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Fragment of  a wall of a tomb depicting a man and his wife

Fragment of a wall of a tomb depicting a man and his wife
© BA Antiquities Museum/C. Gerigk

Registration Number(s)
BAAM Serial Bibliotheca Alexandrina Antiquities Museum Number 0831

Inv.Inventory
 (Al-Asasif-Storeroom 33) 87

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Ancient Egyptian Antiquities

Fragment of a wall of a tomb depicting a man and his wife

Category:
Architecture, architectural decoration, reliefs
Date:
Ancient Egyptian period, New Kingdom (1550-1069 BCE)
Provenance:
Upper Egypt, Luxor (Thebes)
Material(s):
Rock, limestone
Length:
44 cm;
Width:
33 cm
Hall:
Ancient Egyptian Antiquities


Description

Part of a tomb wall decorated with high reliefs depicting the deceased lovingly embraced by his wife.  The wife's skin is painted in pale yellow, while her husband is depicted in dark brown.  This is in line with the ancient Egyptian tradition of showing the darker skin tone of tanned men who work outdoors, while their women are not exposed to the rays of the sun, particularly noble women.  The man wears a short white kilt and a wig, a large collar and a bracelet around each wrist.  Above the figures is a hieroglyphic inscription describing the wife as his beloved.

Sculpture and Painting

Sculpture as an art form was known to the ancient Egyptians since the beginning of Egyptian civilisation.  It was used to decorate the walls of temples and tombs.  It was divided into two types: sunken relief, also called 'hollow' or 'incised' relief, where the carving is "sunk below the level of the surrounding surface". Sunken reliefs were used for two purposes, namely hieroglyphic writings and to depict persons.

The other type, the elevated or high relief (also called alto relievo), is obtained when the sculpture or form extends or projects at least halfway out of the background or plane.

The two types of reliefs were used on walls from the time of the Fourth Dynasty in tomb chambers, on doors, thresholds, pillars and ceilings, as well as on temple walls.

Painting and sculpture had a political and religious dimension to them.  They showed different temple activities, the king as a warrior and victor in battles, the king as a priest backed by the gods and a preserver of religious ceremonies and rituals, as well as a celebrant of festivals.  Paintings also recorded battle scenes and temple activities.

Painting and sculpting involved a team effort and were not an individual endeavour.  One craftsman would paint, the other carve, while a third would supervise the work and correct it until it acquired its final shape.

The ancient Egyptian sculptor would show the torso and the eye from the front, while the head and lower body were depicted sideways. The body was sculpted flat, without depth or details and lines were sharp.  The torso was fixed in a triangle, while the rest of the body and clothes had sharp geometrical lines.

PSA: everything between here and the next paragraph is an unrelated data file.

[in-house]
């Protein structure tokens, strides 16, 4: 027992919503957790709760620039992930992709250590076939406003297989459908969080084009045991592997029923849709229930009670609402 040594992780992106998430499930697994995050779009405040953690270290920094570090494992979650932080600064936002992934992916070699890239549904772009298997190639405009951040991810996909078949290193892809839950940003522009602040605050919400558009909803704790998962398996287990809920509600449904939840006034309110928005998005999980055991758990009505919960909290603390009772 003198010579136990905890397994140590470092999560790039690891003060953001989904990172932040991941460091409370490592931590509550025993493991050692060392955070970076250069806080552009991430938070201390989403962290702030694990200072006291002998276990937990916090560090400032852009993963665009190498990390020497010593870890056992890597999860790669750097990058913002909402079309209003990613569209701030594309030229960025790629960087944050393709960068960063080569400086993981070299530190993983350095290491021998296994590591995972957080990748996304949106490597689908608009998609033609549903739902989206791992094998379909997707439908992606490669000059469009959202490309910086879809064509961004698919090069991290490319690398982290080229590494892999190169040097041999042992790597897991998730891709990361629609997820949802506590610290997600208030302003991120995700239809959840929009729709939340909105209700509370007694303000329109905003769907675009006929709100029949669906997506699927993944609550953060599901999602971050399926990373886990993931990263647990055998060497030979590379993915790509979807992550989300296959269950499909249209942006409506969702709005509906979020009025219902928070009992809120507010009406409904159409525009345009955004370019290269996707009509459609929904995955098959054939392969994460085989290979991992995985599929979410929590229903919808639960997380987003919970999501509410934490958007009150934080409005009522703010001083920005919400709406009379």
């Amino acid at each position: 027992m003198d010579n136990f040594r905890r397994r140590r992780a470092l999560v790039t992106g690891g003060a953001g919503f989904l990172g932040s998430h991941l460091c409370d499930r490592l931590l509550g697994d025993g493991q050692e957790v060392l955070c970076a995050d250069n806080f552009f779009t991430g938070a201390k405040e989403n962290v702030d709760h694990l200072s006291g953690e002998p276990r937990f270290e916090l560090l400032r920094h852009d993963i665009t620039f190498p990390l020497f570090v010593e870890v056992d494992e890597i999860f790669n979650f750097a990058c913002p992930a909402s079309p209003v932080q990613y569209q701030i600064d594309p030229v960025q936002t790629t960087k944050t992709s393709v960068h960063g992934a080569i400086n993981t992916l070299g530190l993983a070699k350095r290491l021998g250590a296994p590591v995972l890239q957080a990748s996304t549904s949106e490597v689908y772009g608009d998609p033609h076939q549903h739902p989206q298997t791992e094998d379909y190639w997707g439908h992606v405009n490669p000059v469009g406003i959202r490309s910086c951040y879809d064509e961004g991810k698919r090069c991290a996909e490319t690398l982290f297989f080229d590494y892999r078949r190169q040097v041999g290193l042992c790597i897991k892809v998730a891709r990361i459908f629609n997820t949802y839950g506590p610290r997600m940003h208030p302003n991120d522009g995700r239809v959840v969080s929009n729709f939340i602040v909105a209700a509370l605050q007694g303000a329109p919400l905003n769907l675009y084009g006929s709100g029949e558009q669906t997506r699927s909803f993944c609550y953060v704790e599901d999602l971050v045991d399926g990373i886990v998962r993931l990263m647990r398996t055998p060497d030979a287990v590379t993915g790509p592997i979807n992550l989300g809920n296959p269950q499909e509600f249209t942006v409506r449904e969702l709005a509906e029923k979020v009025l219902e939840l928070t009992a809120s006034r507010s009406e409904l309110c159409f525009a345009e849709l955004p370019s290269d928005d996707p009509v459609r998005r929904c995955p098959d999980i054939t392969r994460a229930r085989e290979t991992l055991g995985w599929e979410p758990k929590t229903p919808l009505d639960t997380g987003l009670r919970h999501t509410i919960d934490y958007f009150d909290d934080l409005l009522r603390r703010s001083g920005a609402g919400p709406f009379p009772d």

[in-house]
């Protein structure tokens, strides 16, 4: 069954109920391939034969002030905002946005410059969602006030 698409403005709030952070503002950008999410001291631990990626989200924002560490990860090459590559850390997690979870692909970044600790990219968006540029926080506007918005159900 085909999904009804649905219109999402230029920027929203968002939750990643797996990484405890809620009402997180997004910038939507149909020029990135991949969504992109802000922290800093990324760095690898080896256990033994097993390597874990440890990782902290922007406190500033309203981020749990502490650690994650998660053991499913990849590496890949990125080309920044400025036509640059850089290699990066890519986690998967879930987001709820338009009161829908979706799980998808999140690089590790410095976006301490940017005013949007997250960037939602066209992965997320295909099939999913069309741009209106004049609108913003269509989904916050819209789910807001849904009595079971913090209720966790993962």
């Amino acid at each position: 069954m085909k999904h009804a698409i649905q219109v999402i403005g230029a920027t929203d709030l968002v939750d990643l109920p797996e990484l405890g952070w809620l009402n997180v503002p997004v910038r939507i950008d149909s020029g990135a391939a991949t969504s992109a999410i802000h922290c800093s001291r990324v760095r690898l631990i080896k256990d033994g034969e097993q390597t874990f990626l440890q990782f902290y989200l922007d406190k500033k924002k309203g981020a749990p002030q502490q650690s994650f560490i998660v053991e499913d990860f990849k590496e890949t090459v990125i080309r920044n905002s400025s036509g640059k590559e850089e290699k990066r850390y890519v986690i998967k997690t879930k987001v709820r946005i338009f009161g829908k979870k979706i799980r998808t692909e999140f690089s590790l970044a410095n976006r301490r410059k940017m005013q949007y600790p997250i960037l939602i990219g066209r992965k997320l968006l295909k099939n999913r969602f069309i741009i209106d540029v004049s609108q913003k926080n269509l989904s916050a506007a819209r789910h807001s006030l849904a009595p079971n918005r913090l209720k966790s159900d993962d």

Scenes were sculpted from left to right or vice versa.  The wall was usually divided into sections or registers separated by horizontal lines in order to make use of the surface to depict several scenes.  Gods, royals and tomb owners were sculpted in a larger size than other people.

Lines became less marked during the New Kingdom and movements were more dynamic until the Twenty Sixth Dynasty, when lines were once again made sharper, as was the custom during the Old Kingdom.  This trend lasted during the Greco-Roman period as well. 

In private tombs, the tomb owner was depicted in the company of his wife in front of an offering table.  This scene was repeated over the ages.

Painting instead of carving spread in Thebes during the New Kingdom in view of its ease, particularly in tombs.  The artist covered the walls with a layer of fine plaster before painting, using many colours with great skill.

Colours were derived from vegetable products or from minerals which were crushed and powdered.  For instance, red and yellow were obtained from iron oxides, white from limestone and gypsum to depict clothing, while black from charcoal or burnt plant materials (soot).  These minerals were mixed with water and binders such as tree gum were used to fix the colours.  The painter depicted the same scenes which were previously carved, such as scenes from daily life or religious rituals to glorify the deceased.


The information given here is subject to modification/update as a result of ongoing research.

Bibliography
  • "Carving & sculpturing". In The Oxford Encyclopedia of Ancient Egypt, Edited by Donald B. Redford. Vol. I. New York: Oxford University Press, 2001.  
  • "Carving". In Dictionary of Egyptian civilization. By Posener, Georges, Serge Sauneron and Jean Yoyotte. Translated from the French by Alix Macfarlane. London: Methuen, 1962.
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